1 May 2001 | The_Movie_Cat
The first in a series of abysmal Confessions-wannabes, the Adventures trilogy are sterile, desperately unfunny sex comedies, with horrendous direction and dire production values.
The first starred a miscast Barry Evans, trying hard to be laddish but drawing somewhat short. He's a sensitive chap, the sort that can tell "whether a bird's had a right good seeing-to the night before" and cheers himself up by "picking up a bit of crumpet." Evans's constant talking straight to camera is supposed to be endearing, but it's really just irritating. Christopher Neil's Bob West made this a more likeable trait in Adventures of a Private Eye, though it was toned down and notably dropped altogether for the third film in the franchise.
The series always goes farther than Confessions ever did, too. So that while Timmy Lea's escapades were really the next generation of Carry Ons with a few more boobs, the Adventures have a slightly nasty edge. After four weeks of watching Robin Askwith's rear end it's a shock to see Evans's and Neil's willy flapping all over the place, and the sex scenes are notably more graphic. In particular, a scene intimating a woman being penetrated by a snake lurches the film towards X-rated territory. Sex with animals seemed to be a particular preoccupation of the series, with the second sequel, Plumber's Mate, featuring a coupling with a mouse. Look out too for pathetically staged "squashed cat" scenario (cue man off camera making unconvincing "cat" noises), the nadir of Plumber's Mate, one of the most amateurish films I've ever seen.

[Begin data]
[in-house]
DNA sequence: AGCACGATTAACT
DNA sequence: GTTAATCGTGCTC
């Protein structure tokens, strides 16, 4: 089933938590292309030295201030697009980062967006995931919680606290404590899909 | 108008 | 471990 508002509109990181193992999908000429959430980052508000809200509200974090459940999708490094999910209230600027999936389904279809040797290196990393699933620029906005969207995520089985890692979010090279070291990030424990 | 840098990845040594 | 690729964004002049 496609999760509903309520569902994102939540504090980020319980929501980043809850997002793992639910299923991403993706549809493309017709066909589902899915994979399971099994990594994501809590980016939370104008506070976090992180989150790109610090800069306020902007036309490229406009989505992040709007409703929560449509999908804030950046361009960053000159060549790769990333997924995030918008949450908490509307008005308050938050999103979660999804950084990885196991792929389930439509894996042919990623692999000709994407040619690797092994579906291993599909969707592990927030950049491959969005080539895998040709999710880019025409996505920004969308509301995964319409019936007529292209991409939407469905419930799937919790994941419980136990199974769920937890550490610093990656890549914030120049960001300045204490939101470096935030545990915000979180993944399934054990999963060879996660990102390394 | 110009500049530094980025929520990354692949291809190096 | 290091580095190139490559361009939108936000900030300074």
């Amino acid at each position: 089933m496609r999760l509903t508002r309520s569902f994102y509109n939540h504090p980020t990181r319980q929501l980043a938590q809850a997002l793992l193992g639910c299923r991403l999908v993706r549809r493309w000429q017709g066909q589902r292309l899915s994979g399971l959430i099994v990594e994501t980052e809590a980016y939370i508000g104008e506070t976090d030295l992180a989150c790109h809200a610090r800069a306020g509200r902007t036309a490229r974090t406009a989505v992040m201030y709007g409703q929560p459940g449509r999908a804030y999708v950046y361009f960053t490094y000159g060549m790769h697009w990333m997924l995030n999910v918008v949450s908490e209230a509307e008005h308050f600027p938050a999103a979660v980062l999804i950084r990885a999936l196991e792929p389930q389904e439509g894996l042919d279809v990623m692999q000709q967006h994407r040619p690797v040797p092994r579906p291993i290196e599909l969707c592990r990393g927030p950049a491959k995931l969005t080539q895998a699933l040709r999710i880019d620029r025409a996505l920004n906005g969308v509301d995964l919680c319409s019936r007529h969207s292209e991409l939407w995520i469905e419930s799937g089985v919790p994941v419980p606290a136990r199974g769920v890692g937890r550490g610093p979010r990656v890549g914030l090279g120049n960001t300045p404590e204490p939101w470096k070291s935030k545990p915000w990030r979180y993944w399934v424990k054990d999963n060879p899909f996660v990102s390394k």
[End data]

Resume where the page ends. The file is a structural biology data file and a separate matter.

On the subject of the sequels, Private Eye surprises by being halfway decent, though still cries out for incidental music to perk up the somewhat lifeless atmosphere. Even performing the theme song, Christopher Neil gives a zippy, amiable performance, something he was unable to do with the obnoxious character of Sid South in Plumber's Mate. One thing the series did bring to the proceedings was plots, so much so that Private Eye even largely forgets to put the sex into sex comedy. It takes away the nasty edge for once, and is more traditionally humorous. (Basically, it's got some jokes in it.)
But back to Taxi Driver, a picture that never gets started. The irksome theme tune is sung twice during the movie in a flagging bid to pep up proceedings, and five times as an instrumental. David Brierley (One of the K-9s from Doctor Who, no less!) provides an opening monologue, juxtaposing images of cab life with an upbeat narration. So then when he talks about the "gallant knights of the road", we see a cabbie flicking the v-sign, and so on. And on. And on. Like the rest of the films pace, it's a joke that wears thin after the first three seconds, and positively aches by being extended past its natural lifespan.
Transvestites, prostitutes and oral sex references, the weirdest thing about all this is that this sexist tripe was written by a woman.